Monday, November 23, 2015

White House Down: Real Madrid's Faithful Turn on the President's Box.

By Justin Sherman (@JShermOfficial)

Incompetent. Lacking foresight. Dominated by the people we hate.

These were just some of the words splashed over all of the papers describing a president and the white house he rules with an iron fist.

Only this time, they weren't coming from a Donald Trump rally, or your “patriotic” friend on Facebook cluttering your timeline with impending armageddon.

Barcelona won Saturday's Clasico 4-0, seemingly undressing Real Madrid in the process, leaving their flaws exposed for all of the world to see. From the second the ball was kicked off from the center circle, Barcelona were in control.

Vision, movement, cohesion.

It took only 10 minutes for the Catalans to strike first, with the ball arriving at Sergi Roberto’s feet and Luka Modric trailing behind. Instantly, Sergio Ramos was drawn towards him, stepping a long way out from the back four and Roberto nudged the ball into the open space behind him.

That space was occupied by Luis Suarez, who bent it first time low into the far corner with the outside of his foot. It was his 14th goal of the season, and his 11th in the 11 games that Barcelona have been without the world's best player, Lionel Messi.

From there It only got worse, as three more would find the back of the net. The scoreline was actually generous, as Barca missed many clear cut chances, none worse than Munir’s.

For the first time this season, Rafa Benitez had his full squad at his disposal. Instead of slowly integrating his star players back to action, he tossed them into the arena, with Maximus and ten other tigers awaiting.

Madrid went full blown attack, inserting James and Benzema, neglecting the area of the pitch that makes Barcelona so good.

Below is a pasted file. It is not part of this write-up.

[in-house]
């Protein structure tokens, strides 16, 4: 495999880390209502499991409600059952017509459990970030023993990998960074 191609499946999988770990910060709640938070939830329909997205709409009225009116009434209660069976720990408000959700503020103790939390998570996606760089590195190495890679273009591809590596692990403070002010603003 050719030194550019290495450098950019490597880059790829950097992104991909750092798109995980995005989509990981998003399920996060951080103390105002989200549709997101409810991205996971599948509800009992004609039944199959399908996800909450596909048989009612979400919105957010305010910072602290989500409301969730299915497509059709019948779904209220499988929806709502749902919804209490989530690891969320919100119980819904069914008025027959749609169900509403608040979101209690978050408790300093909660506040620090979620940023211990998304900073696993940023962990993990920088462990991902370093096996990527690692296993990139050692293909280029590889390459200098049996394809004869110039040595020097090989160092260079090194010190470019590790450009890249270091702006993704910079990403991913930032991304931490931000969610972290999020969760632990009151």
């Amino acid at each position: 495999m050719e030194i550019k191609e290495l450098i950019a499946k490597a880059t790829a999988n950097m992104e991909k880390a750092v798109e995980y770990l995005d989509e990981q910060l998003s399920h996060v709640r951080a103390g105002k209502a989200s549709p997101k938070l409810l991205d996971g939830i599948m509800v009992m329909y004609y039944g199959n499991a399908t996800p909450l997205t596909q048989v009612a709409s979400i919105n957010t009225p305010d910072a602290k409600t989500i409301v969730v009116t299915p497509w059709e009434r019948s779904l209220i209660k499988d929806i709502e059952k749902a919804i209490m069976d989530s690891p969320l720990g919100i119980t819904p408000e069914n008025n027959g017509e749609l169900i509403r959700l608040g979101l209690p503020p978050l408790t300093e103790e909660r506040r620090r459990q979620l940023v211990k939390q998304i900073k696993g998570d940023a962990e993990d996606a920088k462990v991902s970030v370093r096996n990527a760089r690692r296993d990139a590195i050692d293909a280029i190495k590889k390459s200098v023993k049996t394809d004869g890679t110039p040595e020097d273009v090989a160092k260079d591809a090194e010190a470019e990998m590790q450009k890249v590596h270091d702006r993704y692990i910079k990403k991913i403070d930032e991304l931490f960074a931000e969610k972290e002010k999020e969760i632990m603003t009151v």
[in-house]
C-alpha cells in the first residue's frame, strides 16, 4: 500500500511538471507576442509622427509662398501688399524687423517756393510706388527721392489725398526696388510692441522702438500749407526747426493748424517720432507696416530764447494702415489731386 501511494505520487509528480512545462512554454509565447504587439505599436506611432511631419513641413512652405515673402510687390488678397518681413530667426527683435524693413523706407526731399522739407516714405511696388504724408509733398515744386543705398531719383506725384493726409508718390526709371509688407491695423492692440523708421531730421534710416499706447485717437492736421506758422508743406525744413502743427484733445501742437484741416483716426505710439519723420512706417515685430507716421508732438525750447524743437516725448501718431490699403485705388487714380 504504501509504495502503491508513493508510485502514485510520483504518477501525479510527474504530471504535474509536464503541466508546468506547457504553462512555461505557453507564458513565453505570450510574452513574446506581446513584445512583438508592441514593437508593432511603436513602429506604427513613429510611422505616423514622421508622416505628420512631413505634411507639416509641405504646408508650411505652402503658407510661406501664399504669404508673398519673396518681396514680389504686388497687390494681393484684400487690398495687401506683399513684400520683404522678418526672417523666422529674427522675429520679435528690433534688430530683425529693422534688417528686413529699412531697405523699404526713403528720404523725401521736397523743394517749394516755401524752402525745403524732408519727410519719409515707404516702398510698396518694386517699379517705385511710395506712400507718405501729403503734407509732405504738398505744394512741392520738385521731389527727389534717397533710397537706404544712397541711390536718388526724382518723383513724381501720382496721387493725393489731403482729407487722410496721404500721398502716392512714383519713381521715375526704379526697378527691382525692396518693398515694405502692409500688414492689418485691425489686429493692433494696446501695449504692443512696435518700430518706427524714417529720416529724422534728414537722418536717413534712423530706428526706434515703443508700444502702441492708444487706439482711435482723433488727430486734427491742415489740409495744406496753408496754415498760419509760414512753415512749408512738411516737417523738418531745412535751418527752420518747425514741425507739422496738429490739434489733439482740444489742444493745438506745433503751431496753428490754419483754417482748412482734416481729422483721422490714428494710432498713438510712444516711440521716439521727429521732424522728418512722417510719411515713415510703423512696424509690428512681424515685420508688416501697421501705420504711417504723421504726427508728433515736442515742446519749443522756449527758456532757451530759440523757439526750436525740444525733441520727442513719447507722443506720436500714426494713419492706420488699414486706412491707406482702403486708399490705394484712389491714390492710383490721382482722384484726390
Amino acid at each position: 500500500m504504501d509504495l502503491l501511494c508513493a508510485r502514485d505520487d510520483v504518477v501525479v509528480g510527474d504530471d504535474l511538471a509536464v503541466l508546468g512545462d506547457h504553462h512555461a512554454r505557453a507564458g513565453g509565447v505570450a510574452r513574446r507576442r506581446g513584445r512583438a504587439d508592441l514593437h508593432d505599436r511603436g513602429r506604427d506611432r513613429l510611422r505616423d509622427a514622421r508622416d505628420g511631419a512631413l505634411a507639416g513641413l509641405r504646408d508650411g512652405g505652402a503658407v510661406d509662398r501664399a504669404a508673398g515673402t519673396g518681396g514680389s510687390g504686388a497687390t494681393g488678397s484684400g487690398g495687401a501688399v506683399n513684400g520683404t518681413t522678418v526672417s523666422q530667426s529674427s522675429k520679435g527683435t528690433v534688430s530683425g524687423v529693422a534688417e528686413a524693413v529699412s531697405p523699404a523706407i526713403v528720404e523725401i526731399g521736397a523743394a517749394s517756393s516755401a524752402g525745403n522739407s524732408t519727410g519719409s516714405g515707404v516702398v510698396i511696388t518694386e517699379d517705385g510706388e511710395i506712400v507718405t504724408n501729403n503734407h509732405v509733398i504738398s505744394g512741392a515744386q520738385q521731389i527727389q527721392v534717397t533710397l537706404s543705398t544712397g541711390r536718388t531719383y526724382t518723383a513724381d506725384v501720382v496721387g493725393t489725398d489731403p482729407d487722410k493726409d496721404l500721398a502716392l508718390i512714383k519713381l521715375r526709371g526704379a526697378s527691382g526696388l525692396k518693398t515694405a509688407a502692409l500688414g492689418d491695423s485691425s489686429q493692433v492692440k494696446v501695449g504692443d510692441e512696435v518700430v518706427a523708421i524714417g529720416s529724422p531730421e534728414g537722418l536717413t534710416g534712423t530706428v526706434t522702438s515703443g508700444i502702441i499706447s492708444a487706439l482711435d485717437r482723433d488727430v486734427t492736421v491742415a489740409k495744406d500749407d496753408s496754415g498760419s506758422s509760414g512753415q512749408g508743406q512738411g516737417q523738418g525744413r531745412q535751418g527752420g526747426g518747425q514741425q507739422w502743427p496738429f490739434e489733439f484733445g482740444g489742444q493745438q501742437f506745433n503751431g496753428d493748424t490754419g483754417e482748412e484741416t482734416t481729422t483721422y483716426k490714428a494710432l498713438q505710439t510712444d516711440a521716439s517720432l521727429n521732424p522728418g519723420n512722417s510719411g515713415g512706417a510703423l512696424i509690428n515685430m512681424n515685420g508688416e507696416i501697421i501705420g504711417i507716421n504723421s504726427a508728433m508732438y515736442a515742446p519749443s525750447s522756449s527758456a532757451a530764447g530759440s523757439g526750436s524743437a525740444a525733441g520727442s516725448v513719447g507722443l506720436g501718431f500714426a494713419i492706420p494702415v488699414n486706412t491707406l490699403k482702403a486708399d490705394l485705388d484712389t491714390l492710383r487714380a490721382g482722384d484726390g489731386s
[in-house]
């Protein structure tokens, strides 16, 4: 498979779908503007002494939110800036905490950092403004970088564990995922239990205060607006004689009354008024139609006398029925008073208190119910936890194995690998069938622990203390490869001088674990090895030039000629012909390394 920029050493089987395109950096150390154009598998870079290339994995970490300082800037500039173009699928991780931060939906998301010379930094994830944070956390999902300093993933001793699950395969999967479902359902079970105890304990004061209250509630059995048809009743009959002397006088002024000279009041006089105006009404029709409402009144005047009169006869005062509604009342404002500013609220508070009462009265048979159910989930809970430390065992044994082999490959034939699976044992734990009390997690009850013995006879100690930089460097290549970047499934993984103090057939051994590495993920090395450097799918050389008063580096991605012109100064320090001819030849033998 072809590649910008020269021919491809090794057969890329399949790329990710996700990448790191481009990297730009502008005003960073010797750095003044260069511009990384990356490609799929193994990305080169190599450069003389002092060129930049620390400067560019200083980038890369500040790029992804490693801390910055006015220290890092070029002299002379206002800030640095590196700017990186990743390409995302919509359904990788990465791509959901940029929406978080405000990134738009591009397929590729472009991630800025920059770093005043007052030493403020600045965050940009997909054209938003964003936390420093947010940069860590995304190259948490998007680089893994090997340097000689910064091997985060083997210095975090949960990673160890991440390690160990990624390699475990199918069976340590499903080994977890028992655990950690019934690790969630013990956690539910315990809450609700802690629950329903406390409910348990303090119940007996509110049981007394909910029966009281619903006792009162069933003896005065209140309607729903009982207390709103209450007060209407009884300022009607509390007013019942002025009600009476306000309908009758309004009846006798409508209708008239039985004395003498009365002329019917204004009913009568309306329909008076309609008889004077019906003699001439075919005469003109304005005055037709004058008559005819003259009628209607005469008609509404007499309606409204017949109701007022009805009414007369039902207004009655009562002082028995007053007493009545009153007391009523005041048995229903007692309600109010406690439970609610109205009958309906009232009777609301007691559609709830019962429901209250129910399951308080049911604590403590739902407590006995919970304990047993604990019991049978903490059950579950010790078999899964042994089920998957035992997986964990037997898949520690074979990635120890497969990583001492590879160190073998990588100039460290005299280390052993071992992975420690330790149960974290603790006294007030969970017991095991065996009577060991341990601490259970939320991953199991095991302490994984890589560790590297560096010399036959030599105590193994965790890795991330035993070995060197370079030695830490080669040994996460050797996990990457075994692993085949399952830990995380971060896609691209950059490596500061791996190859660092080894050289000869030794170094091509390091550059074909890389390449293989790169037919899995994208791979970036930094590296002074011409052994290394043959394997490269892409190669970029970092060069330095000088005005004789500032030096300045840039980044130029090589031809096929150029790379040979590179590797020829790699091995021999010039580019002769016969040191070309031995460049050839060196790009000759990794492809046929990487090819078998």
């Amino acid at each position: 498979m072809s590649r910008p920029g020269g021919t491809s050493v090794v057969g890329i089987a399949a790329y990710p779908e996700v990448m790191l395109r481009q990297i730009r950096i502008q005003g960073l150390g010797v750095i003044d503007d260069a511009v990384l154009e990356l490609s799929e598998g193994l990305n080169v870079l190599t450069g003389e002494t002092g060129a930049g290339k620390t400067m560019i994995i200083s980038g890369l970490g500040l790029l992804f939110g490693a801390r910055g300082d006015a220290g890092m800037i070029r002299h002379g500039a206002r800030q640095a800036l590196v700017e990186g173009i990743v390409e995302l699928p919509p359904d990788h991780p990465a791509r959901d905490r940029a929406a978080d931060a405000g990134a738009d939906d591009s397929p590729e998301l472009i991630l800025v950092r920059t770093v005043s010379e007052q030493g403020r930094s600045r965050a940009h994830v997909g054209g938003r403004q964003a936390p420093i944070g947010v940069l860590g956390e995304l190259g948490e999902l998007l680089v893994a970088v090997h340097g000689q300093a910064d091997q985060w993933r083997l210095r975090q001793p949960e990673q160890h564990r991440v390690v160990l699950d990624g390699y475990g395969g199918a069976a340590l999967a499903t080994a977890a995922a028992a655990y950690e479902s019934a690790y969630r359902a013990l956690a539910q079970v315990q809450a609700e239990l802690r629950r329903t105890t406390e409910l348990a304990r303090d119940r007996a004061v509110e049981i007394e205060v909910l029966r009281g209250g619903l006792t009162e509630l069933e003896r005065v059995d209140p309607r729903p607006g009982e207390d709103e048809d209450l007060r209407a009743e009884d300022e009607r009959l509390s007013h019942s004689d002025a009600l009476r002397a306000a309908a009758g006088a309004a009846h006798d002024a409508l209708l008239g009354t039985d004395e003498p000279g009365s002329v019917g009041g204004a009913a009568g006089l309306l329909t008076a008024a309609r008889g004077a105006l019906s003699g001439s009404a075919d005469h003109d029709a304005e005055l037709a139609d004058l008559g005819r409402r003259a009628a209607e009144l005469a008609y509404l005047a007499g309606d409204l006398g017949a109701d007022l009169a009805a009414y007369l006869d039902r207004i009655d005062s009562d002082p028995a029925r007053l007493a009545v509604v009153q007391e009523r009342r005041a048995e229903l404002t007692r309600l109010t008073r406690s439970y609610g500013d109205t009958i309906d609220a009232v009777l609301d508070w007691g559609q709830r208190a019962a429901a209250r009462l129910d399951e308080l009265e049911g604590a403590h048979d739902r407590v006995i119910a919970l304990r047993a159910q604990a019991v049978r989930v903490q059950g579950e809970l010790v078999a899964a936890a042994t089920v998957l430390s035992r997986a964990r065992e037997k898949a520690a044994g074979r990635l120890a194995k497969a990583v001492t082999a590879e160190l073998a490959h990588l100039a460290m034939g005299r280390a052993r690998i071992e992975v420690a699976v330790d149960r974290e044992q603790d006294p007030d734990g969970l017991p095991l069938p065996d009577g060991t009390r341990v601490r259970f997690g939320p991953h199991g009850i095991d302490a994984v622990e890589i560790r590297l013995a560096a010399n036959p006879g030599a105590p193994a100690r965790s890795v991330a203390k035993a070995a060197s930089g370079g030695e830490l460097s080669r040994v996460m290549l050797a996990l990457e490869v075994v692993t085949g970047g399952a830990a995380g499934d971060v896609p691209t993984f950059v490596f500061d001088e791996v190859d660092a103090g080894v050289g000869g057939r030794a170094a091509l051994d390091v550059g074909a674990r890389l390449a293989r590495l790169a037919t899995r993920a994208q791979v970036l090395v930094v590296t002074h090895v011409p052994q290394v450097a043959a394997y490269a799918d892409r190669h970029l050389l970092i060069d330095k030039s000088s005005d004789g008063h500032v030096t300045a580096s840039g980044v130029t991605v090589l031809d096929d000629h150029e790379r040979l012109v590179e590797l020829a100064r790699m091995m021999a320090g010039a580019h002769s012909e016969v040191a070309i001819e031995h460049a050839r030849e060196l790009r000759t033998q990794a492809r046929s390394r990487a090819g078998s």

It was an amateur mistake, the likes of even Rafa Benitez, would be hard pressed to make.

Only this time, the Bernabeu weren’t fooled.

As halftime was called, fans directed their venom at the plush white seats fit for a king. “Florentino Out!” they cried, demanding that their president resign. Possibly sensing the incoming grenade, the club responded by attempting to drown out the chants, moving quickly to play promotional content and blasting the club anthem.

This was a politically inspired lineup with no plan, out of form players, and no soul.
This defeat was as much structural as it was technical, and it’s been that way for a while.

Six seasons have passed since Florentino Perez returned to power in Chamartin in 2009, when he won back the presidency uncontested. Under his watch, Real Madrid have become a footballing business like none other. The club's financial might has surpassed every other sporting institution on the planet. In 2013-14, the club's revenue went past €600 million for the first time, and last season it hit €660 million.

Unfortunately, that success hasn't translated to the pitch.

In those six seasons, Madrid have lifted one league title. That figure doesn't change if you add the final three seasons of his first term, either, taking his tally to one in nine. Not since the 1940s have Real Madrid endured a less prosperous stretch, and the finger of blame always points somewhere else.

Managers are discarded like last week's newspaper and club icons are treated like dirt when their jersey no longer sells. Bigger stars are signed no matter the cost and thrown at the manager, whether they fit the team or not.

Under Florentino Perez, Real Madrid are 11-11-16 against Barcelona, with a goal difference of 51-66 and it’s not a coincidence. Though altered slightly, Barcelona have stayed true to their principles and more importantly, their identity.

"Whereas the Catalans still just use business principles to fortify a football philosophy, Real Madrid use football to further a business philosophy," wrote notable journalist Miguel Delaney.

Madrid were in shambles last night. The only cheers of the night sarcastically coming when Isco was shown a straight red for his karate kick of Neymar, and when Andres Iniesta, a Barcelona player, was subbed off.

But what else is there to cheer?

Ronaldo seems to have one foot out the door, seemingly sulking on the pitch more than a petulant child. Gareth Bale is a shell of himself, with no natural position or purpose. Karim Benzema is injured, and the center of a blackmailing sex tape investigation.

Florentino is Florentino- not changing, and never will.

A serial winner has become a gross underachiever, and someone’s head is surely to be had, because that's how Madrid operates.

The smear campaign against Benitez will now predictably come, caught between the team he wants them to be and what the president has ensured that they are.

The empty soul of a team was front and center in Madrid for all of the world to see, but the president's box was bullet proof no longer. The orchestrator had at last tasted some of his medicine, but this time, there may not be a cure.

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